Years ago, I recall working on a major project for months. Every individual on the team was expected to do his or her own regular day job, and also work on this massive initiative on the side. At night. On the weekends. In whatever spare time you could find.
I recall the brutal travel required to get it all done. The entire team finished, and it culminated in a big presentation at company headquarters. Visiting executives were positioned in a large conference room, listening to the findings and recommendations of the group.
What that team did was impressive, and the executives in the room were pleased. That was clear because they immediately adopted the suggestions.
But they didn’t tell us. They didn’t say anything.
The team had imagined that they would take us all out for a big celebratory dinner. It didn’t happen. Instead, we simply faded back into the daily activities that consumed us before it all started.
The problem was a senior management failure to recognize the huge contribution of the team. The senior executives had an entitlement mentality. I am sure that, if you asked any one of them, they would say, “Well, that’s what they are paid for!” Or, under significant stress, they simply did not think about it.
Having served as a senior leader for many years myself, I am conscious of this more than ever. In the busyness of the job, in the pressure of the need to perform, it isn’t always easy to remember to pause and say thanks. We are on to the next thing and there are dozens waiting in line.
Ask yourself, how often have I been guilty of the same behavior?
“Silent gratitude isn’t much use to anyone.” -Gertrude Stein
What leadership qualities are important to today’s workforce?
The best leaders—the men and women people want to follow, not have to follow—are confident, authentic (genuine, worthy of trust, reliance and belief), and intrinsically powerful, which means they’re connected to a purpose greater than themselves.
“It’s choice, not chance, that determines your destiny.” -Jean Nidetch
Recently I sat in a meeting with the CEO of a $1B+ company, together with all of his senior leaders, a team of around 12 people. The CEO, Kevin (I’ve changed his name for the sake of confidentiality), was frustrated beyond belief with his team because he wasn’t seeing the behaviors he wanted from them, especially when it came to reporting on their respective businesses.
Kevin sat at the head of the table and gave very specific and detailed instructions about what he wanted to see every month. Then he looked around the table and asked, “Have I made myself perfectly clear?”
Heads nodded slowly in agreement. Yes, he had made himself perfectly clear. It was also perfectly clear to me, based on the body language I was seeing around the room, that while he had been understood, that’s as far as it went. He had not achieved anyone’s agreement that the requirements were something they were willing to do, alignment from the team members that they would shift their behaviors to meet those requirements, or a belief that his demand was something that would be useful or meaningful to them. Clear as he was, he was not going to see the results he wanted.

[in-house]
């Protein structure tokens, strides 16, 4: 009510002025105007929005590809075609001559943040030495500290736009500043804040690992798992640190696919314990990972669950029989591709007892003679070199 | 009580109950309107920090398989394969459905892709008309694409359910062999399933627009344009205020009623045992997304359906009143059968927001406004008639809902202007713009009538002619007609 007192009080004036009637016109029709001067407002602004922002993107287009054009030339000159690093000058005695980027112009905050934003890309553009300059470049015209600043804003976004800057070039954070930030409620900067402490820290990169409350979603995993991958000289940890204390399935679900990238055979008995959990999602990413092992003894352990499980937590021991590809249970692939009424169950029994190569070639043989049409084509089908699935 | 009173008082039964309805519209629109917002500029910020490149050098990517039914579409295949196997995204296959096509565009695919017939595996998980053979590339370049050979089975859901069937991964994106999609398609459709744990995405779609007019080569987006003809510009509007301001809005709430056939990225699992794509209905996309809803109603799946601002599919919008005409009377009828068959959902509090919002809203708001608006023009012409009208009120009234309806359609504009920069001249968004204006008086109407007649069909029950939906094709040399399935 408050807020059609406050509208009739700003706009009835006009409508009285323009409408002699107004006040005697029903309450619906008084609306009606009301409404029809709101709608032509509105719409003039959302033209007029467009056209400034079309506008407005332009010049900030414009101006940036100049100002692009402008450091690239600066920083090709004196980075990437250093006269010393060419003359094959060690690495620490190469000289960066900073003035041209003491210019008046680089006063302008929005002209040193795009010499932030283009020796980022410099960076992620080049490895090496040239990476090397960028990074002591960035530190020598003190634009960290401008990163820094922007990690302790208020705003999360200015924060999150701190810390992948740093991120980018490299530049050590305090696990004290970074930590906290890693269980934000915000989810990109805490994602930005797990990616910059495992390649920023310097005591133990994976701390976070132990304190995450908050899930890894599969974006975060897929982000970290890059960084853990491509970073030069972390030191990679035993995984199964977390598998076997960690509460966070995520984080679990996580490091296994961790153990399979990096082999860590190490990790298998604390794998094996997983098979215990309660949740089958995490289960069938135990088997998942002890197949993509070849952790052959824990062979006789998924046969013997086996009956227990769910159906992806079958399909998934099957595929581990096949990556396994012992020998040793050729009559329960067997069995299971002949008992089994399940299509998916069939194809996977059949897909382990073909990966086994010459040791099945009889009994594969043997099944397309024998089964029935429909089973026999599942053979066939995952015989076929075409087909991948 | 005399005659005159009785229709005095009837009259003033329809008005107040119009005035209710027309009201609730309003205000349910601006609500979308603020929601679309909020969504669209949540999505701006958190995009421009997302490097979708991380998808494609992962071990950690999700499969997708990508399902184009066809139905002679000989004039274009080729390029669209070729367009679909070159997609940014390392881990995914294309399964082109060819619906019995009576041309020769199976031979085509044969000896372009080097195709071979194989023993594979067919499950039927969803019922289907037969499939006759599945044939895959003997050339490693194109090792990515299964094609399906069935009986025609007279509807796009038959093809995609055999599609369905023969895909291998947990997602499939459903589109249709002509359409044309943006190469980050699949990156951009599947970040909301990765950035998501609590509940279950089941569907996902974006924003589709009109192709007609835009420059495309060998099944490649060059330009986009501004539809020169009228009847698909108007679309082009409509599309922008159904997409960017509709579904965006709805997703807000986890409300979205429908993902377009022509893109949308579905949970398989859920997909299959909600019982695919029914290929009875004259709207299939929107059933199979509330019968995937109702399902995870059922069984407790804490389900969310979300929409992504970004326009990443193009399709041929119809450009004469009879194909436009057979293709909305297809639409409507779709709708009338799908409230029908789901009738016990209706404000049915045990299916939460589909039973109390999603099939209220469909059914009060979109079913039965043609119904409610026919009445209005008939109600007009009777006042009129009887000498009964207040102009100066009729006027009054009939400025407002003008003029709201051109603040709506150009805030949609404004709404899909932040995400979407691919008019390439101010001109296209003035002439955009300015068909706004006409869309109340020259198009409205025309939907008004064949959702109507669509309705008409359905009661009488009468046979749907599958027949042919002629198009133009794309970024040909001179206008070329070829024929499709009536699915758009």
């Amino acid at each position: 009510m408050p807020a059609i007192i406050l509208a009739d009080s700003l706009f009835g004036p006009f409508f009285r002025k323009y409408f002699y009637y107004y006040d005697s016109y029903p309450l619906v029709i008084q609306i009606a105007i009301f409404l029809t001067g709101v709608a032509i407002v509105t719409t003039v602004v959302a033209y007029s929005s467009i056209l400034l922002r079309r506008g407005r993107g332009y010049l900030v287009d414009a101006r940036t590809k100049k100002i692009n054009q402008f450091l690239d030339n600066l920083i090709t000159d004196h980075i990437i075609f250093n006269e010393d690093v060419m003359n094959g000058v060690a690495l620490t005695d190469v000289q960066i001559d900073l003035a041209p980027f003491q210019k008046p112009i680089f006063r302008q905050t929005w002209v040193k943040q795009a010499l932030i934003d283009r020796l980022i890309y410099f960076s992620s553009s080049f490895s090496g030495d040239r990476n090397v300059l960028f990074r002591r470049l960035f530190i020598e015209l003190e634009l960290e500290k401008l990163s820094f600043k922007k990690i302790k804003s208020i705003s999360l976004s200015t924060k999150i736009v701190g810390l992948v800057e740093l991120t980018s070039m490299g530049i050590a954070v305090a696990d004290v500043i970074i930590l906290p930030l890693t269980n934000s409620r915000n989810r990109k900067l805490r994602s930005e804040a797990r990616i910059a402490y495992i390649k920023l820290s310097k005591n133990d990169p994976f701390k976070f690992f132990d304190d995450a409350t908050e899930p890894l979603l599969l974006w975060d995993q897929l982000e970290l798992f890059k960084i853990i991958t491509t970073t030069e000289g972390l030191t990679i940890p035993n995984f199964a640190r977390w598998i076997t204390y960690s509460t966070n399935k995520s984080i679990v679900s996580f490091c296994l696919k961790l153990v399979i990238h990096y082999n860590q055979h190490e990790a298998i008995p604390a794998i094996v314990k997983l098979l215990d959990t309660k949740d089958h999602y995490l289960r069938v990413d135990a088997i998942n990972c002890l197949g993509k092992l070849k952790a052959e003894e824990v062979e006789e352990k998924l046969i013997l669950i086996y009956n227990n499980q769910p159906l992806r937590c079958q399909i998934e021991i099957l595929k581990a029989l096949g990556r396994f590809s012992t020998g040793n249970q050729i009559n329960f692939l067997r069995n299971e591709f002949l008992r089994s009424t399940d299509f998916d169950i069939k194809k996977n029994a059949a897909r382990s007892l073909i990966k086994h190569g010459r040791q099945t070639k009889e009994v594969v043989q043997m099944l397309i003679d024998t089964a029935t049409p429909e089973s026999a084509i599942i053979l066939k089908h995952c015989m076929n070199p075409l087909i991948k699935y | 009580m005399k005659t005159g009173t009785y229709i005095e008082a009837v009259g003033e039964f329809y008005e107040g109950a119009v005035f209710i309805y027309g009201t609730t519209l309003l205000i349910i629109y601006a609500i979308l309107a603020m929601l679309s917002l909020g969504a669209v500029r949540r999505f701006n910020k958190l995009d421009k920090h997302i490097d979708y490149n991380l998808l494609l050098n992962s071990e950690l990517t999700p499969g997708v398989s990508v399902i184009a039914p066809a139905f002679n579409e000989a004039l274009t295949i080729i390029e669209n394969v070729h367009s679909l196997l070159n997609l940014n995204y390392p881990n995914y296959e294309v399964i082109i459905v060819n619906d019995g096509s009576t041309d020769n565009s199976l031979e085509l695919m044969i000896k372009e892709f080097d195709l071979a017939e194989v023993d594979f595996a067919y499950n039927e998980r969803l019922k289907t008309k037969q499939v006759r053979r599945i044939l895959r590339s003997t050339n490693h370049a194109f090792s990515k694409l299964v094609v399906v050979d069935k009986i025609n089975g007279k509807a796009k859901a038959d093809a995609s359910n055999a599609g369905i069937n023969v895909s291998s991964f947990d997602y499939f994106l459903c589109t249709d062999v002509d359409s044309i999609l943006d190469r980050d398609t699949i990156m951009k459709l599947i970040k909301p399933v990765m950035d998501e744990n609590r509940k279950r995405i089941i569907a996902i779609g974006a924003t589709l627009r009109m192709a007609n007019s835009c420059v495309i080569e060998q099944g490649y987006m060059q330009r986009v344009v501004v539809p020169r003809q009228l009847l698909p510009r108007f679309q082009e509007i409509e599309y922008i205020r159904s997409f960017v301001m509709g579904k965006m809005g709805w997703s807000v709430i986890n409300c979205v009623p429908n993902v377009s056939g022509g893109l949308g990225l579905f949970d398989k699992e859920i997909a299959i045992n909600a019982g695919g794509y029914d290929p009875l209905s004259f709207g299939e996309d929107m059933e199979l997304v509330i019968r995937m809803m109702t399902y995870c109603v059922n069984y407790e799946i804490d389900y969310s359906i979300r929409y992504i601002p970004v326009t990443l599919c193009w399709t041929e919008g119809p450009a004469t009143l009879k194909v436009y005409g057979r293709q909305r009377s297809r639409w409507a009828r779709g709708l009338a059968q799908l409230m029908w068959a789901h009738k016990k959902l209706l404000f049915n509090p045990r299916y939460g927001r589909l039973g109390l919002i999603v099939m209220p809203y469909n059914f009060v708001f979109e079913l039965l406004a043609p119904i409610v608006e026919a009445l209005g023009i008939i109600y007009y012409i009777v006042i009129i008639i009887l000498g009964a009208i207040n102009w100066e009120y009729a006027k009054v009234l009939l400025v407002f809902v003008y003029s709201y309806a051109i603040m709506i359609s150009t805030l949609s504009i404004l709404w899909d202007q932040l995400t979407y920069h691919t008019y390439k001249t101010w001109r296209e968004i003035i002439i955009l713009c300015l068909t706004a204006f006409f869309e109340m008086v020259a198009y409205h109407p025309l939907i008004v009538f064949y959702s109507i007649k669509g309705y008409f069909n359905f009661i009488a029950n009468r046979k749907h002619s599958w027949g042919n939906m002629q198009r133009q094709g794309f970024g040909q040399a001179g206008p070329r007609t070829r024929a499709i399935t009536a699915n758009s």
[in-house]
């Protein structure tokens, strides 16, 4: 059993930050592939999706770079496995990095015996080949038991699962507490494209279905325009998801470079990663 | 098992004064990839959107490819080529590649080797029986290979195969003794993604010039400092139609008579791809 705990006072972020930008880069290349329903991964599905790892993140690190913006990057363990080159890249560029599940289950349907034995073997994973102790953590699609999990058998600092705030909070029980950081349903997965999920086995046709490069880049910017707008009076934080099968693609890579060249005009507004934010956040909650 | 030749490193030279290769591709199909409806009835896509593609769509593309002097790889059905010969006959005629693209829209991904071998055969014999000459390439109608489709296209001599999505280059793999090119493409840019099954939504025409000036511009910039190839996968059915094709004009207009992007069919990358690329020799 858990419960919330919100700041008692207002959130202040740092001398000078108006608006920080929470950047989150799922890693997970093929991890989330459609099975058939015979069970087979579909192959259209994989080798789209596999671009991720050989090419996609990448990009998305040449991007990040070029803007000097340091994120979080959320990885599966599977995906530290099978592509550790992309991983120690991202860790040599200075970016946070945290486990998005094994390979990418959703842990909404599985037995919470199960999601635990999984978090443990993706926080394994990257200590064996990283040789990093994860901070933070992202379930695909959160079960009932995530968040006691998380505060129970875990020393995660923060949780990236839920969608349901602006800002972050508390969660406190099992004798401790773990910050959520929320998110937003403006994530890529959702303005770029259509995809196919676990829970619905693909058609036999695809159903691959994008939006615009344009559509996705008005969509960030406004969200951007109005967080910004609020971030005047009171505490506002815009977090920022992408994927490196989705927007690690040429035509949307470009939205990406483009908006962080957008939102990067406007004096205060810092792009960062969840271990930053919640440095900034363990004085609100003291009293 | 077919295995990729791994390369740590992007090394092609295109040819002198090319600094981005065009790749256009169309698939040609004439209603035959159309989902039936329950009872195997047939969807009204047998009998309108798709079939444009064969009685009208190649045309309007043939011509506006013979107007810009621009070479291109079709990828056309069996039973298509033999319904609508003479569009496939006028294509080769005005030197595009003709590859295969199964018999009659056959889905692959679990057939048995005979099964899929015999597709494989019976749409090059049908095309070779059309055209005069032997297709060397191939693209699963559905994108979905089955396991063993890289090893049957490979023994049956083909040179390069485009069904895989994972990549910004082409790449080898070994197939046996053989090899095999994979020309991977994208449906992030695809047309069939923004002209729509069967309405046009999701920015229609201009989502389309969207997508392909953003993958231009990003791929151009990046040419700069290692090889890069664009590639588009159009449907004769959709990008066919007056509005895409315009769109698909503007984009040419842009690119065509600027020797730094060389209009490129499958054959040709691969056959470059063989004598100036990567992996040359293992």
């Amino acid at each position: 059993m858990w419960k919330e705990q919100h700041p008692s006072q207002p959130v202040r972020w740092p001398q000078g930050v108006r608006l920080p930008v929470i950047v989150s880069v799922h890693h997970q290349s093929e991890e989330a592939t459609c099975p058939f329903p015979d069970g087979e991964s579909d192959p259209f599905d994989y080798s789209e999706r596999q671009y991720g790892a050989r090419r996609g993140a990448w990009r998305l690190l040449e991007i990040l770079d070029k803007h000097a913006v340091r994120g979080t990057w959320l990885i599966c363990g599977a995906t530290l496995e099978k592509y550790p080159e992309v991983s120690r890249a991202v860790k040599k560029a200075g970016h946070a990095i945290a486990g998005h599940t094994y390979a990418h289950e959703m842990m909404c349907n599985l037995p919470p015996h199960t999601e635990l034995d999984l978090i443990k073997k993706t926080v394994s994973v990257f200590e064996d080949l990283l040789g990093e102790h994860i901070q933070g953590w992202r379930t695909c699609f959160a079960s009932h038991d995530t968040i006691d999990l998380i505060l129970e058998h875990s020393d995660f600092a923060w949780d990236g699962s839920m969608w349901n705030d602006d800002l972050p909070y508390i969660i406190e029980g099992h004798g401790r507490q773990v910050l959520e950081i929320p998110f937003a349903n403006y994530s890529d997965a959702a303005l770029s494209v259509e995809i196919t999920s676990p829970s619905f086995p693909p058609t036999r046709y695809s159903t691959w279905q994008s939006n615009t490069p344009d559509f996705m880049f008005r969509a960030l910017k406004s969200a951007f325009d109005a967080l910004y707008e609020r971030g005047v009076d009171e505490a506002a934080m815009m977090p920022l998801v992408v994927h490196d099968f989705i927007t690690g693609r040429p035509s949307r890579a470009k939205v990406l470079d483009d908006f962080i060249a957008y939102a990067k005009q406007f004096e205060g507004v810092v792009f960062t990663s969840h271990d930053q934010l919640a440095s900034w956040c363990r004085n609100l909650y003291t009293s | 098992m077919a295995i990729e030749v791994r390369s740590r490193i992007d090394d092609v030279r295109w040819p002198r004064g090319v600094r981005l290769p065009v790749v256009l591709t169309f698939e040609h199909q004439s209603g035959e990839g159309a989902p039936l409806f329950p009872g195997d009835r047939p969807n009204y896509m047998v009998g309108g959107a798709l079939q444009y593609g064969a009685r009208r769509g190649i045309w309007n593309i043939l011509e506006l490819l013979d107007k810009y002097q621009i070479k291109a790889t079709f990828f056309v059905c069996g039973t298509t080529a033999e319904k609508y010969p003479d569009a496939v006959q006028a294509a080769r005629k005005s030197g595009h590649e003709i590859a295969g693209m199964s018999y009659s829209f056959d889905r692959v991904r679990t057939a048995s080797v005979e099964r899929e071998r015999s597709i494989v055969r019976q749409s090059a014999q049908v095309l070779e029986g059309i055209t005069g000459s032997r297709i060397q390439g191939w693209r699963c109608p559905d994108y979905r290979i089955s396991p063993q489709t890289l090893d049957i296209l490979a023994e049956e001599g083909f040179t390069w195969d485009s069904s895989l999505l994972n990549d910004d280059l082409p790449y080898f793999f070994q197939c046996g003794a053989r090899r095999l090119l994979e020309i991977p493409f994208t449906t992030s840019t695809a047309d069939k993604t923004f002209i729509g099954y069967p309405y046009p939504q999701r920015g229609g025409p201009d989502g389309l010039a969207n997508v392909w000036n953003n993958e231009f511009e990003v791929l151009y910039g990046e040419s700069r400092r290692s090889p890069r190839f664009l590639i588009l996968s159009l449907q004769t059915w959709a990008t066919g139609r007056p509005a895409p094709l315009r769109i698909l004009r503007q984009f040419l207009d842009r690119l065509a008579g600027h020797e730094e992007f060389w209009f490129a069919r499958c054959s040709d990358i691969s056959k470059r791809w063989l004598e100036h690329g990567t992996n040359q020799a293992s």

If you feel like you are being clear, but you aren’t seeing results from your team, there are four areas to consider as continuums:
Clarity is useful and important: You need to set clear expectations to successfully lead people. But keep in mind that it’s not enough. Stopping at clarity can prevent you from seeing better ways of doing things, especially if you don’t actively create conversation about the outcomes you want. In my follow-up conversation with Kevin, his first reaction was essentially, “I’m the CEO, so I get to set the standards, and they need to meet them.” That approach was working horribly for Kevin — which he was brave enough to acknowledge. By stopping at clarity, Kevin had set up a situation where his people were spending time and energy on tasks that they felt distracted them from growing the business, and which they only did half-heartedly if at all. They were doing their worst work on the things Kevin felt were most important to run the business.
“Clarity comes from action, not thought.” –Marie Forleo
Agreement is equally important, but perhaps not in the way you would expect. People don’t actually need to agree with you to get on board, as Jeff Bezos from Amazon has famously demonstrated with his ‘disagree and commit’ value (see his 2017 letter to shareholders). What’s important is that people are intentional about whether they agree or disagree — and make a choice to then align or not align their behaviors.
Recent studies show that only about 20 percent of workers understand their company’s mission and goals. Only 21 percent say they would “go the extra mile.” Less than 40 percent believes senior leaders communicate openly and honestly.
Today many feel that they are over-managed and under-led.
Jude Rake has over 35 years leading high-performance teams. He is the founder and CEO of JDR Growth Partners, a leadership consulting firm.
You personally observed Pat Summitt’s leadership and watched her in action at half-time. You saw her growing other leaders, not demanding followership. It was such a powerful example. Would you share that story?
Several years ago when I was COO at a large consumer products company, we needed a keynote speaker for our annual marketing and sales meeting. Given that our company was a big sponsor of NCAA women’s college basketball, we decided to invite Pat Summitt to be our keynote speaker.